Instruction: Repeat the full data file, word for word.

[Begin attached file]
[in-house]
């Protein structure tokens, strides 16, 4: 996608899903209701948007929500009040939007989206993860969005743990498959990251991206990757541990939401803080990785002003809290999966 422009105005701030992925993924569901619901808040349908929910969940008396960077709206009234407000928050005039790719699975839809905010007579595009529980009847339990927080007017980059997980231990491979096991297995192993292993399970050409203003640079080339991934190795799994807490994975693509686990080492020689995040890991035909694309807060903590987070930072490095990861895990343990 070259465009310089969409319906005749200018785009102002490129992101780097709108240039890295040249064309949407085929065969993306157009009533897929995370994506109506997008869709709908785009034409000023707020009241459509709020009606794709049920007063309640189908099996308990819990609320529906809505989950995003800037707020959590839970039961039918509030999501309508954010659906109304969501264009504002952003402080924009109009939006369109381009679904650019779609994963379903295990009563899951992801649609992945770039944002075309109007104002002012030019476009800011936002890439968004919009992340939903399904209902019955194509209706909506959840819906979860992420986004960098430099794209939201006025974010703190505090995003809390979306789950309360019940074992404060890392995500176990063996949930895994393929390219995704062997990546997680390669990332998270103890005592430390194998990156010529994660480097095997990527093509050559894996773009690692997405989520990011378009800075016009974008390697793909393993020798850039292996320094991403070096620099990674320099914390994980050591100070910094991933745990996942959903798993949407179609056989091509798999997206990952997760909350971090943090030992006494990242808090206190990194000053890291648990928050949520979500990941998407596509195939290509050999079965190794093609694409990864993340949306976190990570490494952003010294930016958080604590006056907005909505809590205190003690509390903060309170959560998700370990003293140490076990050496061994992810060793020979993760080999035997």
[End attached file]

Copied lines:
[in-house]
């Protein structure tokens, strides 16, 4: 996608899903209701948007929500009040939007989206993860969005743990498959990251991206990757541990939401803080990785002003809290999966 422009105005701030992925993924569901619901808040349908929910969940008396960077709206009234407000928050005039790719699975839809905010007579595009529980009847339990927080007017980059997980231990491979096991297995192993292993399970050409203003640079080339991934190795799994807490994975693509686990080492020689995040890991035909694309807060903590987070930072490095990861895990343990 070259465009310089969409319906005749200018785009102002490129992101780097709108240039890295040249064309949407085929065969993306157009009533897929995370994506109506997008869709709908785009034409000023707020009241459509709020009606794709049920007063309640189908099996308990819990609320529906809505989950995003800037707020959590839970039961039918509030999501309508954010659906109304969501264009504002952003402080924009109009939006369109381009679904650019779609994963379903295990009563899951992801649609992945770039944002075309109007104002002012030019476009800011936002890439968004919009992340939903399904209902019955194509209706909506959840819906979860992420986004960098430099794209939201006025974010703190505090995003809390979306789950309360019940074992404060890392995500176990063996949930895994393929390219995704062997990546997680390669990332998270103890005592430390194998990156010529994660480097095997990527093509050559894996773009690692997405989520990011378009800075016009974008390697793909393993020798850039292996320094991403070096620099990674320099914390994980050591100070910094991933745990996942959903798993949407179609056989091509798999997206990952997760909350971090943090030992006494990242808090206190990194000053890291648990928050949520979500990941998407596509195939290509050999079965190794093609694409990864993340949306976190990570490494952003010294930016958080604590006056907005909505809590205190003690509390903060309170959560998700370990003293140490076990050496061994992810060793020979993760080999035997």